Report of the Committee appointed by the Lords Commissioners of the Admiralty, to enquire into the Causes of the Outbreak of Scurvy in the recent Arctic Expedition... London: for H.M.S.O. by Harrison and Sons, 1877.
This more than 500-page report of medical evidence, provisions and supplies, environmental conditions, and data on the health and activities of personnel, affords insight into the Admiralty's contemporary understanding of caring for personnel with respect to the cause of outbreaks of scurvy; adequacy of food, medicine, and medicinal comforts; and propriety of orders given pertaining to provision on the sledge parties aboard the Alert and Discovery, 1875-1877.
This era of intense polar exploration stimulated widespread international involvement and public interest in the health experiences of the expedition participants.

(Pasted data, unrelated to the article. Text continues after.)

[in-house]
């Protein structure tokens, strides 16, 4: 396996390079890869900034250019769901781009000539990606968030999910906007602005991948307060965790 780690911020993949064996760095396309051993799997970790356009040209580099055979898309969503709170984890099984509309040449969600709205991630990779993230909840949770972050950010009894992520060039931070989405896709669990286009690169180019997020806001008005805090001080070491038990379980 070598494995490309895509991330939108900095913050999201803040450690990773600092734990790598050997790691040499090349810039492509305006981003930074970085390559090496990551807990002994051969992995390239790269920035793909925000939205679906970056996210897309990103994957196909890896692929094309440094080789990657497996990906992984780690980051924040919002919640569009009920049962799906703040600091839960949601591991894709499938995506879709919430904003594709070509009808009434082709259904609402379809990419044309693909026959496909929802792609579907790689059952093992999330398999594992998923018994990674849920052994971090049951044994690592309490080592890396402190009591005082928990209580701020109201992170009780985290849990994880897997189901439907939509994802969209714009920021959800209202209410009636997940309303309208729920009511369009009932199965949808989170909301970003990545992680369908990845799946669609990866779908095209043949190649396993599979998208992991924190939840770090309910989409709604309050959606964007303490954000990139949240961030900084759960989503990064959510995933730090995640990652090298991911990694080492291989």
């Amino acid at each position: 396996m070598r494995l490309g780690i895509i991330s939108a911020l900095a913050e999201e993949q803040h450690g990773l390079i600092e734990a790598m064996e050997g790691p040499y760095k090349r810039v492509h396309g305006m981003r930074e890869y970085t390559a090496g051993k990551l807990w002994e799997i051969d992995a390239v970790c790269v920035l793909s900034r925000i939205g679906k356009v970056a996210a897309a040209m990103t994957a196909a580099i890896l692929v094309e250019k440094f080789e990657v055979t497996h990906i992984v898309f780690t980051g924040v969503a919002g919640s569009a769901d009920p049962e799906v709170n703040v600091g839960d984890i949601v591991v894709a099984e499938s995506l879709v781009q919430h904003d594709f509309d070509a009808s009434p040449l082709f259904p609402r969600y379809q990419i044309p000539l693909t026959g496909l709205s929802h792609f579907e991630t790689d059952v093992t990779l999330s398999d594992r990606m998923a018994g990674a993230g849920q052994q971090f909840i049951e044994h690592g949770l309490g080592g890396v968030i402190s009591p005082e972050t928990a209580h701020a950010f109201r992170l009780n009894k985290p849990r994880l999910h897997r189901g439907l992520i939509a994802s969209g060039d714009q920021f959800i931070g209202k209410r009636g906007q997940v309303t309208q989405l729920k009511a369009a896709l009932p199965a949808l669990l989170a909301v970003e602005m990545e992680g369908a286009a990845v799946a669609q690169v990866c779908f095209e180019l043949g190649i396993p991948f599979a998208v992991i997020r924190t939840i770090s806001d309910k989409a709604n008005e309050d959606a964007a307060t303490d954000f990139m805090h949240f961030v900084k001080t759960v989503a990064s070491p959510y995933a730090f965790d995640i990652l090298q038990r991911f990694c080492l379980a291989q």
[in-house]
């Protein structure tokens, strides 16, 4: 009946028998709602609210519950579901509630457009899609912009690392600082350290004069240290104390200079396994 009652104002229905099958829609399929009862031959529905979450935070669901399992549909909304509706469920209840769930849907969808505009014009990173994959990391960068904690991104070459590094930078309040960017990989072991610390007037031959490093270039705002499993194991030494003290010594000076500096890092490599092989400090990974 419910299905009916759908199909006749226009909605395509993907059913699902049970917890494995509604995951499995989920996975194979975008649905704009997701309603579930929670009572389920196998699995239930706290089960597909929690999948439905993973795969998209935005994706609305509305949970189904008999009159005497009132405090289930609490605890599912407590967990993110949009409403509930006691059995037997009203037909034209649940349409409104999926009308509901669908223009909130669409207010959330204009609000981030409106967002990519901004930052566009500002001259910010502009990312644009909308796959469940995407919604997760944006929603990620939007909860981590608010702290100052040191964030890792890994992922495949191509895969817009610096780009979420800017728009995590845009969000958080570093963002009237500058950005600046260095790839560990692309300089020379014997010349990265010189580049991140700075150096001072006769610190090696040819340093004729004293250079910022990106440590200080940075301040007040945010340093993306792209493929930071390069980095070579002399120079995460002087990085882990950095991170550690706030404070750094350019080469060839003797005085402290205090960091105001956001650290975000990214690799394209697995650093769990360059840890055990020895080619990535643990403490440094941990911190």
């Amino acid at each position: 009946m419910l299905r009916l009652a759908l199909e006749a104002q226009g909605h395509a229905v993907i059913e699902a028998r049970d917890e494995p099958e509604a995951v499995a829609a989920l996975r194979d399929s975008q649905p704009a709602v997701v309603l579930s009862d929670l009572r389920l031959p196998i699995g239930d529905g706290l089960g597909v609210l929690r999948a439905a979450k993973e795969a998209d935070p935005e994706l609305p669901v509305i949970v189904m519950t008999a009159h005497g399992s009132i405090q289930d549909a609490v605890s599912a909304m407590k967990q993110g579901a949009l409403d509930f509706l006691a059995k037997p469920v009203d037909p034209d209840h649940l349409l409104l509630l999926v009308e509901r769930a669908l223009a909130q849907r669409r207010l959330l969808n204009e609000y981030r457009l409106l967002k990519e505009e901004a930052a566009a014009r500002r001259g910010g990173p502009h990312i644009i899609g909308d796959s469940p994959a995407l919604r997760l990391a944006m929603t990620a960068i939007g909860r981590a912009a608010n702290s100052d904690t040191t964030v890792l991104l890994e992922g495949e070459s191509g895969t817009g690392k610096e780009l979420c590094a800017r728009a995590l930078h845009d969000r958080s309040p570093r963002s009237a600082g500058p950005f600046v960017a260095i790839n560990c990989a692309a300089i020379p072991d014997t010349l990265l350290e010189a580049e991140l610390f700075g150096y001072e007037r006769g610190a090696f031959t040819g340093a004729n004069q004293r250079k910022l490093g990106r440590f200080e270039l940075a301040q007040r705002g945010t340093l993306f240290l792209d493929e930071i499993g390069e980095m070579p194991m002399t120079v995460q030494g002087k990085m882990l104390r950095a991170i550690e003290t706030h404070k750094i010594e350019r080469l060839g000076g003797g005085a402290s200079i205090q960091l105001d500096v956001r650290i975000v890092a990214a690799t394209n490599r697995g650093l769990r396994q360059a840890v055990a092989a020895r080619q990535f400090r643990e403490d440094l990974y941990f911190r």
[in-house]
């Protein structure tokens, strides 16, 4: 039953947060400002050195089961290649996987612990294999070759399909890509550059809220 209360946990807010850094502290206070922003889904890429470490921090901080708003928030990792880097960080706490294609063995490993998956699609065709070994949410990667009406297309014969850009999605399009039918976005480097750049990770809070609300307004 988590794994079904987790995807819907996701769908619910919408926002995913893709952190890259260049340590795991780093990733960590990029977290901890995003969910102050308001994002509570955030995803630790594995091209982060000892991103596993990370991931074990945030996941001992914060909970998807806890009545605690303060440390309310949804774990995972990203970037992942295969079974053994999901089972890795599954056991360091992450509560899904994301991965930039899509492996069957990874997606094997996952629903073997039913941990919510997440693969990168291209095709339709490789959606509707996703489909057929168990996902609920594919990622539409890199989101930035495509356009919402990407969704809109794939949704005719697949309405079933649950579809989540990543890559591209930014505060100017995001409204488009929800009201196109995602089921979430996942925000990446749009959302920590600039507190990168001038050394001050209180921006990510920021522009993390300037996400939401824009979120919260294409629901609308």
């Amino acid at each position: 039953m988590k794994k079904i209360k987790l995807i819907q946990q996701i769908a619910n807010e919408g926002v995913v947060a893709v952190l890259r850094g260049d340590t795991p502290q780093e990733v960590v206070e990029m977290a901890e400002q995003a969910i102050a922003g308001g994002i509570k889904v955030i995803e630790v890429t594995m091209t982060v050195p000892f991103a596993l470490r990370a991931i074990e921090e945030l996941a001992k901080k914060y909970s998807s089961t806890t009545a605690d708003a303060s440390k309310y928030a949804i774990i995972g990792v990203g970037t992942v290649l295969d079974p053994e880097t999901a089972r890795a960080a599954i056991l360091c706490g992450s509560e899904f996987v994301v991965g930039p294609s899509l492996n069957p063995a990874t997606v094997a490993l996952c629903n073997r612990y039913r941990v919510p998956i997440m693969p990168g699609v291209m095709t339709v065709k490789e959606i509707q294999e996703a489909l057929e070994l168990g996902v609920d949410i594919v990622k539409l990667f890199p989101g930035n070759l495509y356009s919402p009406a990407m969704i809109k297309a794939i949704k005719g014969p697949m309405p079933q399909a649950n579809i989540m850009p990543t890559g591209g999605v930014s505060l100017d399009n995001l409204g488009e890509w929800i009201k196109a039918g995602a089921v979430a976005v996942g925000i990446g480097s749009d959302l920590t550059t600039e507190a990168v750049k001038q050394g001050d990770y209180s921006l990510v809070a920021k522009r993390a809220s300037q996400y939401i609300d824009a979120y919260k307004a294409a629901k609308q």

Reading the text today reveals the limited effectiveness of preventative measures more than a century and a quarter after the classic work of James Lind, the earlier recorded (1617) observations of John Woodall about the usefulness of "Lemmons, Limes, Tamarinds, Oranges and other choyce of good helpes...", and of Kramer, Physician to the Imperial Armies of Hungary (1720-1730), who recommended "green vegetables" and antiscorbutic juices.
Even in 1877, as this 500-page report of the Lords Commissioners of the Admiralty shows, measures to prevent outbreaks of scurvy were of limited effectiveness.